[13] Statement by Ambassador Bob Rae, Ambassador and Permanent Representative of Canada to the United Nations, June 23, 2022, at the United Nations Relief and Works Agency for Palestine Refugees in the Near East (UNRWA) Pledging Conference.

Source: Partners in Mission Coordinating Committee

Submitted By: Partners in Mission Coordinating Committee

Does this motion contain within it any financial implications? 
Yes     No

If yes, has the General Synod Expenditures Committee considered the implications? 

Yes     No




In the normal course, an ordinary motion must be passed by a majority of the members of General Synod present and voting together. 

Six members of General Synod may, prior to the question being put, require a vote by Orders, with a majority of each Order being necessary to pass.

If a question passes on a Vote by Orders, any six members (two from each of three different dioceses) may immediately before the next item of business require a vote to be taken by dioceses.  A motion passes if a majority (or a tie) of dioceses vote in favour.

Source: Sections 4 and 5 of the Declaration of Principles and sections 18, 19 and 20 of the Rules of Order and Procedure.

The mover and seconder have removed paragraph 4 and replaced it with the following:

  1. Our church to study and reflect upon the long standing history of anti-semitism within Christianity and the ongoing legacy of of anti-semitism in our biblical interpretation and theology (Christian Supersessionism);
Resolution download and history

Matthew 10:40-42


40 “Whoever welcomes you welcomes me, and whoever welcomes me welcomes the one who sent me. 41 Whoever welcomes a prophet in the name of a prophet will receive a prophet’s reward, and whoever welcomes a righteous person in the name of a righteous person will receive the reward of the righteous, 42 and whoever gives even a cup of cold water to one of these little ones in the name of a disciple—truly I tell you, none of these will lose their reward.”

John 15:12-17

12 “This is my commandment, that you love one another as I have loved you. 13 No one has greater love than this, to lay down one’s life for one’s friends. 14 You are my friends if you do what I command you. 15 I do not call you servants any longer, because the servant does not know what the master is doing, but I have called you friends, because I have made known to you everything that I have heard from my Father. 16 You did not choose me, but I chose you. And I appointed you to go and bear fruit, fruit that will last, so that the Father will give you whatever you ask him in my name. 17 I am giving you these commands so that you may love one another.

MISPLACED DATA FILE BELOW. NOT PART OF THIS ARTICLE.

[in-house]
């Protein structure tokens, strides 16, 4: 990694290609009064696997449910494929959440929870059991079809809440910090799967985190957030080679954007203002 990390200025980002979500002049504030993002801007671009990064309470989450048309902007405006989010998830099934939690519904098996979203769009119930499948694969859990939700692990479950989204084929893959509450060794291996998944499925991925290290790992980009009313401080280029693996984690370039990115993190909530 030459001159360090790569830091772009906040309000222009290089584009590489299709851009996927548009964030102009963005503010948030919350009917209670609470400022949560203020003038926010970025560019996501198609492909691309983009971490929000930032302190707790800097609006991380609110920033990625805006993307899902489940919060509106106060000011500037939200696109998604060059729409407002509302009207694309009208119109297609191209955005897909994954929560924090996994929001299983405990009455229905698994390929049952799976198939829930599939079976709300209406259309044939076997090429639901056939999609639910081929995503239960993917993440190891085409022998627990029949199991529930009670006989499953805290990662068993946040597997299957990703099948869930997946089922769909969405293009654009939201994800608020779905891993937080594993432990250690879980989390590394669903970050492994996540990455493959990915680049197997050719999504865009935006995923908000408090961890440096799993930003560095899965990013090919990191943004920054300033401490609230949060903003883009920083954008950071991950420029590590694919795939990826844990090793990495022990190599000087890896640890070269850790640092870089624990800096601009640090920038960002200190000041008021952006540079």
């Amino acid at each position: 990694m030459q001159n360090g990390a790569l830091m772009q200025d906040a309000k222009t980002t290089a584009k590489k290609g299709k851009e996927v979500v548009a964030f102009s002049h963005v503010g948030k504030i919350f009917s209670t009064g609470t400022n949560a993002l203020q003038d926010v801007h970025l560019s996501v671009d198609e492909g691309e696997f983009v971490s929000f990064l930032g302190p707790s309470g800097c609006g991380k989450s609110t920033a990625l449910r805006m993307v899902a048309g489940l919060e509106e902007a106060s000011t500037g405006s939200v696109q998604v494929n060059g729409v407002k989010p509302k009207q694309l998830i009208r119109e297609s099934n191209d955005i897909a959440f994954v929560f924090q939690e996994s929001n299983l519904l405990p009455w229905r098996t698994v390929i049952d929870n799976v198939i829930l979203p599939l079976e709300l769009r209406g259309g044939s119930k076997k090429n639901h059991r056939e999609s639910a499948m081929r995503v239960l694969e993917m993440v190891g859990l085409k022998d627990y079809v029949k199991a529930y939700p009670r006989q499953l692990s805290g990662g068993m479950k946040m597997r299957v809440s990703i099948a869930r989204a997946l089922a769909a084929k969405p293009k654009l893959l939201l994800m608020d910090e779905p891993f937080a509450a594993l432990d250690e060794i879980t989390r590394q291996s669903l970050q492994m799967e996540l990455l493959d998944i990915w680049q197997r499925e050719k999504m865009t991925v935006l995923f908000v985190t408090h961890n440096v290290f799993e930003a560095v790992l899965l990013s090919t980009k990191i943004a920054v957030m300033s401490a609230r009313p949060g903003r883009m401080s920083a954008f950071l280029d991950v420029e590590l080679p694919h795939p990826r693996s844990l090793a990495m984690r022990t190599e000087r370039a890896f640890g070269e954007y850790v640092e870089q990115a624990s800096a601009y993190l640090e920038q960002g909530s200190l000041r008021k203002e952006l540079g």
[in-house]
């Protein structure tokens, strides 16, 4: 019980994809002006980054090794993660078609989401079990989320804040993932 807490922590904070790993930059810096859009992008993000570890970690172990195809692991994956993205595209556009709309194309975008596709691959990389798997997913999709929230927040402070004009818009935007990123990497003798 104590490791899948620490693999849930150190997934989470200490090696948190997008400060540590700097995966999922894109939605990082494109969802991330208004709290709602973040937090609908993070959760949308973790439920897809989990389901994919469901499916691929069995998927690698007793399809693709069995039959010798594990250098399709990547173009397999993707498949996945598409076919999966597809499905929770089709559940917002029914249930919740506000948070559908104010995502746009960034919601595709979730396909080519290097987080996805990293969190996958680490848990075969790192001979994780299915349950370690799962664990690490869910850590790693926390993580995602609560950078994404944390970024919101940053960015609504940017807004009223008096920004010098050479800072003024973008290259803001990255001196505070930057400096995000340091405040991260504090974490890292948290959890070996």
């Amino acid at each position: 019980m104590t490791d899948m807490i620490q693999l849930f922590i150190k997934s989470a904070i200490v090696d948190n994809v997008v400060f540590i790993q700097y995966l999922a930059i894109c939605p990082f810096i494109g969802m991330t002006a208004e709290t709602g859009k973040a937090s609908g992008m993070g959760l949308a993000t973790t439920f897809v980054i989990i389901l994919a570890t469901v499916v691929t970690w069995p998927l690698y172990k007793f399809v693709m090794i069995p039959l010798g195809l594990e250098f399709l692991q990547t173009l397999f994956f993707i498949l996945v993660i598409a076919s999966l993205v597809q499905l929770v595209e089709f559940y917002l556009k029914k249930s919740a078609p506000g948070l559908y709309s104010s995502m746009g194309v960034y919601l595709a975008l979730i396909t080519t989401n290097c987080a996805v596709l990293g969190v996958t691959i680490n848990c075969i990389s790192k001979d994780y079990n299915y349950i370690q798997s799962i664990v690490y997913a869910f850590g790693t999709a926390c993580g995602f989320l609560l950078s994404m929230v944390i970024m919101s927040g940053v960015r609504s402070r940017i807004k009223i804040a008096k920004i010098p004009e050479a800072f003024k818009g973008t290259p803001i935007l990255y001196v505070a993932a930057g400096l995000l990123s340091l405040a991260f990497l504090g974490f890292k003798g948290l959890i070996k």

John 21:15-19

Jesus and Peter

15 When they had finished breakfast, Jesus said to Simon Peter, “Simon son of John, do you love me more than these?” He said to him, “Yes, Lord; you know that I love you.” Jesus said to him, “Feed my lambs.” 16 A second time he said to him, “Simon son of John, do you love me?” He said to him, “Yes, Lord; you know that I love you.” Jesus said to him, “Tend my sheep.” 17 He said to him the third time, “Simon son of John, do you love me?” Peter felt hurt because he said to him the third time, “Do you love me?” And he said to him, “Lord, you know everything; you know that I love you.” Jesus said to him, “Feed my sheep. 18 Very truly, I tell you, when you were younger, you used to fasten your own belt and to go wherever you wished. But when you grow old, you will stretch out your hands, and someone else will fasten a belt around you and take you where you do not wish to go.” 19 (He said this to indicate the kind of death by which he would glorify God.) After this he said to him, “Follow me.”

Luke 11:33-36

The Light of the Body

33 “No one after lighting a lamp puts it in a cellar or under a bushel basket; rather, one puts it on the lampstand so that those who enter may see the light. 34 Your eye is the lamp of your body. If your eye is healthy, your whole body is full of light, but if it is unhealthy, your body is full of darkness. 35 Therefore consider whether the light in you is not darkness. 36 But if your whole body is full of light, with no part of it in darkness, it will be as full of light as when a lamp gives you light with its rays.”

Matthew 8:1-4

Jesus Cleanses a Man

8 When Jesus had come down from the mountain, great crowds followed him, and there was a man with a skin disease who came to him and knelt before him, saying, “Lord, if you are willing, you can make me clean.” He stretched out his hand and touched him, saying, “I am willing. Be made clean!” Immediately his skin disease was cleansed. Then Jesus said to him, “See that you say nothing to anyone, but go, show yourself to the priest, and offer the gift that Moses commanded, as a testimony to them.”